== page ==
Upon one certain occasion, when he shared with me a terrible disappointment he had experienced, I said to him, "Perhaps this is the very time to change your way and begin eating kosher." The miracle happened and he decided to order only kosher food from then on.

I then felt on what a thin tightrope I was treading. How much siyata d'Shmaya is required to say the right words to the right people at precisely the right time. Each one of us is a good-will ambassador for Yiddishkeit when we go out to the big world. It took time for that secular person to internalize the realization that chareidi Jews don't `throw stones' and that one can even talk to them. To my regret, he did not become a baal tshuvah, but his attitude towards religious Jews did change. Anyone who enters his store these days, no longer receives a vehement diatribe against us as he did previously. And he did accept upon himself the commandment of eating kosher.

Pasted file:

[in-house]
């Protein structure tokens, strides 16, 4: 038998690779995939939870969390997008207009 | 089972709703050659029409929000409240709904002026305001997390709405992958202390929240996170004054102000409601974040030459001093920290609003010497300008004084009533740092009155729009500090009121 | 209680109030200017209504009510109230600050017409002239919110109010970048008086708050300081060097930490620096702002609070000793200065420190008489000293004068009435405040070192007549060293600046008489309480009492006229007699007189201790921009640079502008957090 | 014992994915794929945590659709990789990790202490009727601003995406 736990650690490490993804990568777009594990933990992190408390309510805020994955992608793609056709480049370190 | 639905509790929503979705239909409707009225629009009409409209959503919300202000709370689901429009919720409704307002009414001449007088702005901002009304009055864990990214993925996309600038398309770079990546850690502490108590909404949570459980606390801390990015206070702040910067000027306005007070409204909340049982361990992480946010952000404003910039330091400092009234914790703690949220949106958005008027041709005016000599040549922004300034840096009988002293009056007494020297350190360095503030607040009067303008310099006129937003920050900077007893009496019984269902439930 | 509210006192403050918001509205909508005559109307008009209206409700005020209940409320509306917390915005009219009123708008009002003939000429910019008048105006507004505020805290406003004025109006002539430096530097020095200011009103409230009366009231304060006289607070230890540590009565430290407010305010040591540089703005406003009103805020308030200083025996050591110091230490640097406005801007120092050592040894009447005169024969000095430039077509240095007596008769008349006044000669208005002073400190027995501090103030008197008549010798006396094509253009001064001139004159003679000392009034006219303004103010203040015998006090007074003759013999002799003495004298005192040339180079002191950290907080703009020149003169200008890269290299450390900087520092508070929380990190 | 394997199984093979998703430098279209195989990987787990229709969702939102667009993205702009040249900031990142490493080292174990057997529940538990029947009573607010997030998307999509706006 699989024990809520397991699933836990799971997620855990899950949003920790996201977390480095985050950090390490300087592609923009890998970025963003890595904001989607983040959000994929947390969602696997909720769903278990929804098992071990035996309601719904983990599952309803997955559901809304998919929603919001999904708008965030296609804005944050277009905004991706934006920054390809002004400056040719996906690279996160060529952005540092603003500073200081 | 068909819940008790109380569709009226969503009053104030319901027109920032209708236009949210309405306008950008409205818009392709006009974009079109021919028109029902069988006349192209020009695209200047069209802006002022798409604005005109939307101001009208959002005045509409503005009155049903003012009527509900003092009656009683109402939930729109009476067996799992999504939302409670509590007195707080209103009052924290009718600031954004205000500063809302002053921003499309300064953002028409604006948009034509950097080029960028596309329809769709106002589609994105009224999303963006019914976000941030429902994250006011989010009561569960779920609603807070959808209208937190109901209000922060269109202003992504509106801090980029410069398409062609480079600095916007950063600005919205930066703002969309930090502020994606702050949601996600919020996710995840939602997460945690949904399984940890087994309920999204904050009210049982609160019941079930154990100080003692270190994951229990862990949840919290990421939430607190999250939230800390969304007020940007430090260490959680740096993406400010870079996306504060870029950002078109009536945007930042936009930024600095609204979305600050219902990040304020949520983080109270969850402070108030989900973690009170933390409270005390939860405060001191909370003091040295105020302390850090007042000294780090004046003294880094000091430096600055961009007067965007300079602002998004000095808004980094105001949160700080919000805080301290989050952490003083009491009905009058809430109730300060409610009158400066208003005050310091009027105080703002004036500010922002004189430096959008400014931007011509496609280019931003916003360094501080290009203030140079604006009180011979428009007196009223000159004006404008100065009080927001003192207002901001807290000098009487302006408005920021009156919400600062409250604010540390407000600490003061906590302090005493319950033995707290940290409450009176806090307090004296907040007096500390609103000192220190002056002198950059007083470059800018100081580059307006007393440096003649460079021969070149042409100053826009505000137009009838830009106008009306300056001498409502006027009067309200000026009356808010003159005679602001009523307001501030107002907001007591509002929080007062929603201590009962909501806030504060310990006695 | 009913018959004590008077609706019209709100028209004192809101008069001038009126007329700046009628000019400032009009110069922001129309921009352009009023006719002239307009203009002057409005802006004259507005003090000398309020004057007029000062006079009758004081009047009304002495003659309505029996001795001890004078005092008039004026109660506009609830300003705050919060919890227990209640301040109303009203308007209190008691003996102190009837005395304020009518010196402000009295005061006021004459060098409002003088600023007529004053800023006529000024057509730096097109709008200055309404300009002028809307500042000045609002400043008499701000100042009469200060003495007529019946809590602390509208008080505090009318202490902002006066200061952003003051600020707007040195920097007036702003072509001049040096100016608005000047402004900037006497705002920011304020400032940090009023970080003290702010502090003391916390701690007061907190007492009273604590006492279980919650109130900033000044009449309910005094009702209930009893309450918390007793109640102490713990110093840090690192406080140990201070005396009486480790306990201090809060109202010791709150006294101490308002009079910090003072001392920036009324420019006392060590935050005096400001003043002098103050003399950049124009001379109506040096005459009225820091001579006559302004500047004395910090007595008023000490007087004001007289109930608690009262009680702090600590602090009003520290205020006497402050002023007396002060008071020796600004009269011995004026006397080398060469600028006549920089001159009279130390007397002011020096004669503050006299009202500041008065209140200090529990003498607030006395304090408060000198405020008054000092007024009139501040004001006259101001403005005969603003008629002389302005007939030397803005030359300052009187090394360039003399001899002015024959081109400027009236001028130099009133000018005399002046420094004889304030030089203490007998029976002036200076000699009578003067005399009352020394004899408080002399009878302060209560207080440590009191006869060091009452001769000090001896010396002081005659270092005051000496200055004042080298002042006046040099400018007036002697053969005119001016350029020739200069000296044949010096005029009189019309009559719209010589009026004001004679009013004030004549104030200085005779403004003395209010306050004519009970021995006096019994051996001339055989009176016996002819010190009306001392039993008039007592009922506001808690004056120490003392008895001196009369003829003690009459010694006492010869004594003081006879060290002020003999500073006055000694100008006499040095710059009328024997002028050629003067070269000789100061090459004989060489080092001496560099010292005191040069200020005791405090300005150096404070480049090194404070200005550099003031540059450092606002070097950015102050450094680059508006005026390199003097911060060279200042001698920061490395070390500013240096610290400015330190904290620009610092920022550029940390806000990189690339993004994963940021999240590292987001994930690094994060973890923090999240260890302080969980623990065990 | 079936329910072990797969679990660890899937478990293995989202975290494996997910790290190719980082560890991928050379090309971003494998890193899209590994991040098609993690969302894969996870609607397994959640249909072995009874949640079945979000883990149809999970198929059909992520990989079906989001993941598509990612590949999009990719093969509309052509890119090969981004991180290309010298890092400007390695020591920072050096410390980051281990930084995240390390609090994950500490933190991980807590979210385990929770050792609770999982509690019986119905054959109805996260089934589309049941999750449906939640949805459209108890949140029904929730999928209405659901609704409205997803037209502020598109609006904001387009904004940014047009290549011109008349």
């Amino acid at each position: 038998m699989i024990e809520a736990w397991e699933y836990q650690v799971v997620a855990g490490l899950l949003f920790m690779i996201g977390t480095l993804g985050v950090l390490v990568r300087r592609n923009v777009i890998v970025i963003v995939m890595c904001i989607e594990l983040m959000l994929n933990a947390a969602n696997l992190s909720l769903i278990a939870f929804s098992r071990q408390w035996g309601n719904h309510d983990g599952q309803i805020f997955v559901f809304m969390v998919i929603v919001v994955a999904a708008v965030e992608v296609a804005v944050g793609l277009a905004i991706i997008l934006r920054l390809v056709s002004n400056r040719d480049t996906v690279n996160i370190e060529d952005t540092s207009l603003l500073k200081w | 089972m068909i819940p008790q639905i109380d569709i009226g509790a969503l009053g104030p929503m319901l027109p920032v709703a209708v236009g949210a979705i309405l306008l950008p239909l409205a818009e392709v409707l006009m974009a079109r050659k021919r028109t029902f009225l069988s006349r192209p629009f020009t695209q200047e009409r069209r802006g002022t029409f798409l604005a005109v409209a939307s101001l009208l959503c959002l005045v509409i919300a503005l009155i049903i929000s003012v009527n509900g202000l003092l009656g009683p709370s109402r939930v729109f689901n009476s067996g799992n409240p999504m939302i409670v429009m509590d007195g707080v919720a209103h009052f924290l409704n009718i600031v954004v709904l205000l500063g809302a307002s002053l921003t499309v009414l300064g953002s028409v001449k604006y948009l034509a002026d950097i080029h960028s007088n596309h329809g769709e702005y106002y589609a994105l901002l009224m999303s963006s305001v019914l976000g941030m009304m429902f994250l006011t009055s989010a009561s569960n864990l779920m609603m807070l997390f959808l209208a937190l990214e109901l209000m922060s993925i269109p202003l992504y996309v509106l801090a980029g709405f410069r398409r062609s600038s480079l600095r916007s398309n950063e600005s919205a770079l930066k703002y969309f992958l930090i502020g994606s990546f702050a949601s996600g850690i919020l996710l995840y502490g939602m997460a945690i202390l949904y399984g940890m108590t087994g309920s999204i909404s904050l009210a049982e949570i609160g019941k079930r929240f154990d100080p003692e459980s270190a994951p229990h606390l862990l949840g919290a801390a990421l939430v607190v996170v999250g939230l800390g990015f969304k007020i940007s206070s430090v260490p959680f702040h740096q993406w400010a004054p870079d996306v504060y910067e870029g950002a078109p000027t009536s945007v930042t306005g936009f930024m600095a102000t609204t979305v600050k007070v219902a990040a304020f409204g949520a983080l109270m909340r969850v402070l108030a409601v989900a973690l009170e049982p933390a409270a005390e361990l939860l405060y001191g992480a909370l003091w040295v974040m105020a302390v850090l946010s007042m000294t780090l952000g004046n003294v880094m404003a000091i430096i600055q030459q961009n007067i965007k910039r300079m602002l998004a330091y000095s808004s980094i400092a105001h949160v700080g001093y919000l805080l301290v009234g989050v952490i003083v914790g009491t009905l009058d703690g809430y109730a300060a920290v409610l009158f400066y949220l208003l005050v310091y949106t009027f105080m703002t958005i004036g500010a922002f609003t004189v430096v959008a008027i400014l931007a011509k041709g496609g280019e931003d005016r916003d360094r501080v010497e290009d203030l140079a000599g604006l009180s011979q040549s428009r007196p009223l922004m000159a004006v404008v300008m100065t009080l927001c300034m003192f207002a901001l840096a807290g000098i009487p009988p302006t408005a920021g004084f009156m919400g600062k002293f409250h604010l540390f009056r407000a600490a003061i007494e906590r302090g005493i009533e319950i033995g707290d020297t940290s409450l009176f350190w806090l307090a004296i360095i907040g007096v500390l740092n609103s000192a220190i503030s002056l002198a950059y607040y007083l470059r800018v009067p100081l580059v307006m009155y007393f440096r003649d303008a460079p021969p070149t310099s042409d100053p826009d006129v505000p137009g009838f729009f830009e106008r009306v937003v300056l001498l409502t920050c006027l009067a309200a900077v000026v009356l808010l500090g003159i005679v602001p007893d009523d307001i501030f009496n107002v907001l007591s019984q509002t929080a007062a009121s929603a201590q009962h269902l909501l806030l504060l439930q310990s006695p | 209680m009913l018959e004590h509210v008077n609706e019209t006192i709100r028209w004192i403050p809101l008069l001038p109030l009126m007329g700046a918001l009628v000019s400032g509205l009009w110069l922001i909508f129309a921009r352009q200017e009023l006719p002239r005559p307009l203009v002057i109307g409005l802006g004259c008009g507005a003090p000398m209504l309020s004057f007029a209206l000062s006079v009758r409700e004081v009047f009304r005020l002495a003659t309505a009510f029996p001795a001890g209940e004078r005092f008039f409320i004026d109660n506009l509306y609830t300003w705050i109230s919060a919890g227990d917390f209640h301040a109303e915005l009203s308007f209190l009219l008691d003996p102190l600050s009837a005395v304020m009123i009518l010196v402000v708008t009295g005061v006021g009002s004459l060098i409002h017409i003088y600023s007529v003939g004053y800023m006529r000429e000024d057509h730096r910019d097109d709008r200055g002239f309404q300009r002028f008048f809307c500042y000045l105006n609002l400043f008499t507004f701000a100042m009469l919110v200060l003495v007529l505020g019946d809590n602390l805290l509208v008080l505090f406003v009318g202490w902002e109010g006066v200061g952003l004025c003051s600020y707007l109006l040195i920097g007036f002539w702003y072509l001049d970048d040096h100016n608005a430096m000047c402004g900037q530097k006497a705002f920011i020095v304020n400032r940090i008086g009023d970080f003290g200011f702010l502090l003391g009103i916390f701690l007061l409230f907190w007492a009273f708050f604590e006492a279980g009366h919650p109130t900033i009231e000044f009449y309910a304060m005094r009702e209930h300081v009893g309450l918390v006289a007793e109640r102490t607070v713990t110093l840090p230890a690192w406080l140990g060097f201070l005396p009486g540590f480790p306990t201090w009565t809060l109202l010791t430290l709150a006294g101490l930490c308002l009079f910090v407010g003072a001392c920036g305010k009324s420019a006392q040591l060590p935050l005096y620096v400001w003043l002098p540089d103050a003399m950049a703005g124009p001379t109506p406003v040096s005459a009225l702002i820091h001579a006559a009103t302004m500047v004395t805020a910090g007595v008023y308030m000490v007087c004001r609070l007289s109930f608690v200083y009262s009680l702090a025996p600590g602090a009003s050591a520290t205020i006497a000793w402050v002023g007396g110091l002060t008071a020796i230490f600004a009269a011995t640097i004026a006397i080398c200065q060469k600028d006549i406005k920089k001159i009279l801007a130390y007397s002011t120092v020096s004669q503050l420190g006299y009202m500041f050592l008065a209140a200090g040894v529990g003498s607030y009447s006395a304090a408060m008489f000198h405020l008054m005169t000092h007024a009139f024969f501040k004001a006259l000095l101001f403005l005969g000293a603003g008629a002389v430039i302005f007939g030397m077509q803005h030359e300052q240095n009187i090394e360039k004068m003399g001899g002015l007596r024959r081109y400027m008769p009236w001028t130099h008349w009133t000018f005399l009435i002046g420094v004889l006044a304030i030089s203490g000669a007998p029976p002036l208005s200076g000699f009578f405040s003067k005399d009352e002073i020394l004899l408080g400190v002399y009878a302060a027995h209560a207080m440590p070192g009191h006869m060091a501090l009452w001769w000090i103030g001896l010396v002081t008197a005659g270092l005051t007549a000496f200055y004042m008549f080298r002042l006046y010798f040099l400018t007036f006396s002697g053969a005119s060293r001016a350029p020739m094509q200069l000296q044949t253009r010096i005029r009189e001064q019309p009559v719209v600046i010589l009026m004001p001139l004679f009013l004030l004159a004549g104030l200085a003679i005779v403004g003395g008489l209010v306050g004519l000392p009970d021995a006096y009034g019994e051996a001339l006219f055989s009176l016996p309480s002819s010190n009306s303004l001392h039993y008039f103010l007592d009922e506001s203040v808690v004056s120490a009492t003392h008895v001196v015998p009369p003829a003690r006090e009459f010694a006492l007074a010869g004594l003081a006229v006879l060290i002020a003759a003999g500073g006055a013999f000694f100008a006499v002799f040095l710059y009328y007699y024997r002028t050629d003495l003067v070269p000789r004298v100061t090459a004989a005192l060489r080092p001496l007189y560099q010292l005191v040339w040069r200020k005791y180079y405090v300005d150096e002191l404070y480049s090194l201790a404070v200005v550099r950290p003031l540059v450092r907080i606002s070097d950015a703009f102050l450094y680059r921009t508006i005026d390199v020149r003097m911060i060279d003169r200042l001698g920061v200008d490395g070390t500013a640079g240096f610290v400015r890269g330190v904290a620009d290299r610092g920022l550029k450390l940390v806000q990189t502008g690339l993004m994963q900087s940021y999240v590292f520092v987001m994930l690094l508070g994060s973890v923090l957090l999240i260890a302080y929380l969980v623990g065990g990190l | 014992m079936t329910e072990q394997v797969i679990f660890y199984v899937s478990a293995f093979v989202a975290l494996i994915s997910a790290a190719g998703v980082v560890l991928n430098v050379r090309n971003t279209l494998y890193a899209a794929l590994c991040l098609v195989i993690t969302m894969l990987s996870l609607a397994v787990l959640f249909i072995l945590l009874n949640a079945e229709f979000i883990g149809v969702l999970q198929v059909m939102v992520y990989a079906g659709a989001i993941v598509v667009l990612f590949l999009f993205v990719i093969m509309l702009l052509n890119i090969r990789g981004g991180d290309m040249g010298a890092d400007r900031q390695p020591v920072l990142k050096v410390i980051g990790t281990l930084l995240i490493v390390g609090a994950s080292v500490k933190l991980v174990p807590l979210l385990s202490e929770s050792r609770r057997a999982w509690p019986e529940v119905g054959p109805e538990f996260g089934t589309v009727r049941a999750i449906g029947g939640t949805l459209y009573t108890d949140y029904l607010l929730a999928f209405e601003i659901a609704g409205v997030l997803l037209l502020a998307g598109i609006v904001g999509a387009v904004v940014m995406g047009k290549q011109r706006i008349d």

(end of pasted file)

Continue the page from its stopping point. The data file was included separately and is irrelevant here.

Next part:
I have noticed that a secular Jew in distress tends to intentionally seek out a chareidi Jew. When he sees that we treat him like a brother, even if it be a wayward brother, it changes his attitude towards Judaism as a whole. But this has its downside, as well. After a stint of intensive work, I need to unwind, physically and emotionally. A long conversation requiring high concentration leaves me drained. Sometimes, my seatmates are lawyers or other intelligentsia, and I must mobilize all of my powers to hold my own. I feel like an ambassador, talking to one person, with a thousand eyes riveted on me, examining every word I utter.

[to be continued]